Mushrooms row over land for homes
A bid to protect fields earmarked for 470 houses because of rare mushrooms looks set to be rejected by a council.
Shropshire Wildlife Trust (SWT) wants plans for the two developments at Station Road, Newport, put on hold while surveys are carried out to check for the presence of waxcap mushrooms – which come in a number of varieties and qualify for protected status in some areas.
It comes after the organisation started the process of designating the area as a 'local wildlife site'.
The plans for 350 homes and extra care housing at land east and west of Station Road were approved by committee on June 24, 2015. The proposal for 120 homes on Land South of Springfield Industrial Estate, Station Road, was approved on August 30, last year.
However, a report prepared for Telford & Wrekin planning committee says that between the granting of planning permission and the issuing of the official decision notice SWT told the council it had designated the land as a local wildlife site due to the presence of wax cap mushrooms and asked for the council’s “observations”.
In response the council said it had "concerns" about the process taken to designate the area, and the evidence it was based on.
John Hughes, development manager at SWT, said the organisation was seeking to protect green space, but agreed on the need for more evidence and wants a survey to be carried out in autumn.
He said: "Waxcap mushrooms are a really good indicator recognised at a national level where if you get a certain number of species it suggest this is an old unfertilised quite important meadow.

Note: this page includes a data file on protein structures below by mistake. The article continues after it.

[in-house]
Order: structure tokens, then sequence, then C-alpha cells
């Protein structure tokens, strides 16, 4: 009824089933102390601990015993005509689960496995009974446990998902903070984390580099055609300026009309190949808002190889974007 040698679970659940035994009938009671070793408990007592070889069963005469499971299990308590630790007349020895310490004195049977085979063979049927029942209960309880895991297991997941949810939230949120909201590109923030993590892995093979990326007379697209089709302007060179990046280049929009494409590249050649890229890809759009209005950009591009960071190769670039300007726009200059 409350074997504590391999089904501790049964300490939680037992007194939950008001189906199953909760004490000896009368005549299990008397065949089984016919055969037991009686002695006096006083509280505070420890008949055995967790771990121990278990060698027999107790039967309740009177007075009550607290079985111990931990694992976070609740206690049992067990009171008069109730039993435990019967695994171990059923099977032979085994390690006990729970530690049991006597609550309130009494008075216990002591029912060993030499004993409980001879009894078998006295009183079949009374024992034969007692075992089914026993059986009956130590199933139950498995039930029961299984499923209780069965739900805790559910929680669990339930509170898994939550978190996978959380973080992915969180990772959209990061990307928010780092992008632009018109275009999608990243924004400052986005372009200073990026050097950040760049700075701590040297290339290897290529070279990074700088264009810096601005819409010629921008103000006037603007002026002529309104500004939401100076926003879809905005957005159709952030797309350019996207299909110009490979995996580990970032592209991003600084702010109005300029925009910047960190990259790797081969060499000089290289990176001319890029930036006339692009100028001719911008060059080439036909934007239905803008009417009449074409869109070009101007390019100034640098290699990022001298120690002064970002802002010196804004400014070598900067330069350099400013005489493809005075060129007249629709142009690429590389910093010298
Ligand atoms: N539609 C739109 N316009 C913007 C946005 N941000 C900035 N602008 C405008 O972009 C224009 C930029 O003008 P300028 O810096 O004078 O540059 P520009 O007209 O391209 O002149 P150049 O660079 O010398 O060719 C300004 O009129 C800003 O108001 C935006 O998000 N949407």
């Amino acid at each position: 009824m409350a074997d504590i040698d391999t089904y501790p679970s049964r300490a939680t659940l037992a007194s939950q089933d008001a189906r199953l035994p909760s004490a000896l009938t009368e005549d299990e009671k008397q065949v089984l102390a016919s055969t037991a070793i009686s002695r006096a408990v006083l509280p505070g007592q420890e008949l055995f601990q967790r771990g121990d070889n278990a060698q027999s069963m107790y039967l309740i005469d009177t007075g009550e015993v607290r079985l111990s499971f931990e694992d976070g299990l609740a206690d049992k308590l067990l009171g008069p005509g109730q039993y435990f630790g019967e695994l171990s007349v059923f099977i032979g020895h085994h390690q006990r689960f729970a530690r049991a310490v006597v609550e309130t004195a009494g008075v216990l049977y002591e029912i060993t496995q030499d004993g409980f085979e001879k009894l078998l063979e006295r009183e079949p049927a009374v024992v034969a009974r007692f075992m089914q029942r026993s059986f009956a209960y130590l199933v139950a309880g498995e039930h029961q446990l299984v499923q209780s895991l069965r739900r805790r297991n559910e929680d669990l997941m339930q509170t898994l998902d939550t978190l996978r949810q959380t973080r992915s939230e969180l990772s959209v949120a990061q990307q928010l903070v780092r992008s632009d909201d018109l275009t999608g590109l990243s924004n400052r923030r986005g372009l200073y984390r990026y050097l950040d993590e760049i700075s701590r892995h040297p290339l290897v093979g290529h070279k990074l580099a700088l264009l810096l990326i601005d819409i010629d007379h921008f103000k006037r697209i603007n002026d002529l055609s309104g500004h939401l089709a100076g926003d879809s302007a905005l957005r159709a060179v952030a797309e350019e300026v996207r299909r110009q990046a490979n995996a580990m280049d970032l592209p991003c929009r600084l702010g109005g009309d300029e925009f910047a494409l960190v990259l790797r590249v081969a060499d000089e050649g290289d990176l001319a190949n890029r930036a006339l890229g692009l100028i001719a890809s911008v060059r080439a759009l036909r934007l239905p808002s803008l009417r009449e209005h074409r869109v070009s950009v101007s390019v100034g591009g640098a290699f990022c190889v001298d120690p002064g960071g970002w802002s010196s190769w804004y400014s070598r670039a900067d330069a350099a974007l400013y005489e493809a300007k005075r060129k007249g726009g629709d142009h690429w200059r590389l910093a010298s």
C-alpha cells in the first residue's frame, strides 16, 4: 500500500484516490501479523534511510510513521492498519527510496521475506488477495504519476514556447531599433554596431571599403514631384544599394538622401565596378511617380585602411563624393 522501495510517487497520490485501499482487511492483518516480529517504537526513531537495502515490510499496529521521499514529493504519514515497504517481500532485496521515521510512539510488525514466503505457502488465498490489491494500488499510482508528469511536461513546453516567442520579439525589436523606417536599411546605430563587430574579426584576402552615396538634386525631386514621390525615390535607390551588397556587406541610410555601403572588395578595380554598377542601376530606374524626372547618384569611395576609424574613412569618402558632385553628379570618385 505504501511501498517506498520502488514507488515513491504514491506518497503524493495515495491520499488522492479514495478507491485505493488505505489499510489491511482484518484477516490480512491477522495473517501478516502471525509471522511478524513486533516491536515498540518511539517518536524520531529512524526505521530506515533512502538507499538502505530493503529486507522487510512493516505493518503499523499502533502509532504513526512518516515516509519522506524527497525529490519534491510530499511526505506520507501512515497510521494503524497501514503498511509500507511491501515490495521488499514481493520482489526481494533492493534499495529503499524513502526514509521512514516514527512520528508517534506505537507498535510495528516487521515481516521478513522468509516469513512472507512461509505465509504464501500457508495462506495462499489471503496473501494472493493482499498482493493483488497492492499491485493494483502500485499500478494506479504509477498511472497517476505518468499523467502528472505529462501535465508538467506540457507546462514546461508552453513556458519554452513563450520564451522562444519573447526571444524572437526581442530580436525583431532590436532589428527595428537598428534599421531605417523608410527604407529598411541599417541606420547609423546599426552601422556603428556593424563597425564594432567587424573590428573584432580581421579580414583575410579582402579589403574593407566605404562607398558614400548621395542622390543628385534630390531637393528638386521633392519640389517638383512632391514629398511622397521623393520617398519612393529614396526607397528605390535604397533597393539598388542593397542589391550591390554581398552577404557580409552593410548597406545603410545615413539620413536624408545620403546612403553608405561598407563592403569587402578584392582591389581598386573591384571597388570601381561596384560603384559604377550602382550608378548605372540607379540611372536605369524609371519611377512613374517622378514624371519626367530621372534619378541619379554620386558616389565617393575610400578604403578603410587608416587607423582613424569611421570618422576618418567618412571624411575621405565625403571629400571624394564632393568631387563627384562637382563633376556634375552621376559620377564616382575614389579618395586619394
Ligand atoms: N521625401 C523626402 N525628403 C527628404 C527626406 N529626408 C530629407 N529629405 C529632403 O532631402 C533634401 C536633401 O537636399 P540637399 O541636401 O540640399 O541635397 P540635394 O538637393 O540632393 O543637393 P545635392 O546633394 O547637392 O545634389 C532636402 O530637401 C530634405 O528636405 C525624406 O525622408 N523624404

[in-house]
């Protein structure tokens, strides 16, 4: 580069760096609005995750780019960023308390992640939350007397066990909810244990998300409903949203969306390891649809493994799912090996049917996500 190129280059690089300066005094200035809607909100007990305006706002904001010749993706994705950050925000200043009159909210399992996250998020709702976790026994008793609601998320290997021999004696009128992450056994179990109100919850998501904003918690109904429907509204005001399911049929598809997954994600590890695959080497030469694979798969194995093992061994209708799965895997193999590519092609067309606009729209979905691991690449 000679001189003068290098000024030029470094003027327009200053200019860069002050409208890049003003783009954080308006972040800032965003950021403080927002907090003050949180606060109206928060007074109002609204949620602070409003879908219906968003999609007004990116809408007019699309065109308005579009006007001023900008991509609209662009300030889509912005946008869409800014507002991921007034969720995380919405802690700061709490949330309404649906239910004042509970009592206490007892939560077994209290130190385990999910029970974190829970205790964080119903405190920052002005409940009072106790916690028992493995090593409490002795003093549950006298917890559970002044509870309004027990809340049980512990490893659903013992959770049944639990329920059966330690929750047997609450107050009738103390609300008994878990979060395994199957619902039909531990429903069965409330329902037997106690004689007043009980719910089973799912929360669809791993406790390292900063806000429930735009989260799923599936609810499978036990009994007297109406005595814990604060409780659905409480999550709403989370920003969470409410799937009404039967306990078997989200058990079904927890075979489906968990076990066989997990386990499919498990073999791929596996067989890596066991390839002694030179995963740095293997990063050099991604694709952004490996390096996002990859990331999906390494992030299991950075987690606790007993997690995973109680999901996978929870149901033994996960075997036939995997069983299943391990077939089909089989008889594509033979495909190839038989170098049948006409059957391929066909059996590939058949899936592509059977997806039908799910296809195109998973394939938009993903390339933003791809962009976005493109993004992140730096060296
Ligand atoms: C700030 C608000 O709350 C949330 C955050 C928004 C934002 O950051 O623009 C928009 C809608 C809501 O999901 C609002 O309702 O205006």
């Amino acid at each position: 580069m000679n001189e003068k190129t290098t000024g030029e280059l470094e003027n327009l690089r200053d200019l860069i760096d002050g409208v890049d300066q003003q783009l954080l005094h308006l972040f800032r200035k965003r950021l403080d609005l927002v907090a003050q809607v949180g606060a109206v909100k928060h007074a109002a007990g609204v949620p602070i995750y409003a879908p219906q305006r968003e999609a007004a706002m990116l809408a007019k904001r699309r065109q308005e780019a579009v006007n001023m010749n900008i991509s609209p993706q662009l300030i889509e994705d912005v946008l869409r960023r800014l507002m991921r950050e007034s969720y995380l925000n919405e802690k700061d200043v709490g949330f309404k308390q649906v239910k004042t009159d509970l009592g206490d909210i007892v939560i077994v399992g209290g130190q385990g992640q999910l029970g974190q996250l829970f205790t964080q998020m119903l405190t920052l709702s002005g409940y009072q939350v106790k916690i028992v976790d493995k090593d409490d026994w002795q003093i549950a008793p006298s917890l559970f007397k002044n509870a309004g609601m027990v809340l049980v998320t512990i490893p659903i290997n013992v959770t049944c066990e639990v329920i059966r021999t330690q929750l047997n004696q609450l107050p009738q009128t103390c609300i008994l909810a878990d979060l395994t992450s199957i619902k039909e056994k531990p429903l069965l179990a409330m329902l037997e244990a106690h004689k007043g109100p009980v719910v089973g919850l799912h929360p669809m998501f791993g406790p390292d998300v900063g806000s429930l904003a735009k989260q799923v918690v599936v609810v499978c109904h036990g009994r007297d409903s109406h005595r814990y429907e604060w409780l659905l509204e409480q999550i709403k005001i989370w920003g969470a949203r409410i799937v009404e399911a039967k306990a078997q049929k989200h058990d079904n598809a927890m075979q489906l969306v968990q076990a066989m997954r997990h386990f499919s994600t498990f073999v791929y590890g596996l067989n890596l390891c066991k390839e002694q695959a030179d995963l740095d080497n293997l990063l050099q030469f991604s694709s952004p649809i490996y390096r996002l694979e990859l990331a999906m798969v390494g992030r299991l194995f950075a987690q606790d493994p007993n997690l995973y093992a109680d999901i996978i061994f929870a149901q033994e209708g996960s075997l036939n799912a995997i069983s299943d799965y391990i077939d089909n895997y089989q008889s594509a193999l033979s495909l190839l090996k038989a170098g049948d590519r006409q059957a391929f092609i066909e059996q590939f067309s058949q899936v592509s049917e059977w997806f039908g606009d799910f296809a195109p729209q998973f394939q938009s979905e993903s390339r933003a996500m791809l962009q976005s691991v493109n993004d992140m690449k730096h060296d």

"It is not just about the fungi, it is about the wildlife associated with it. It is not necessarily visible but that does not mean it is not important."
He added: "What we need for a major planning application is to have all the information available to make the best decision so we need to make sure the area is surveyed in autumn when the fungi is showing.
"Let's get good information on this and then make a proper decision which is so often what local authorities will say."
Mr Hughes said SWT is also worried about the level of development in Newport and the loss of green space.
He said: "We are really concerned about the development in Newport and the complete lack of high quality public green space for the people of Newport to go and enjoy wildlife and nature, and the benefits that brings. We currently have grave concerns about development in Newport. The people of Newport deserve better than living in a concrete jungle."
A report that was being considered by Telford & Wrekin's planning committee this evening, is critical of the SWT approach and says the authority should grant planning consent.
It states that "proper process has not been followed", there was a "failure to engage with the council as landowner", and that the "process has lacked transparency, independence and rigour".
The report adds: "Officers are satisfied that little or no weight can be given to the site being made a ‘candidate’ site for designation as a local wildlife site due to faulty procedure."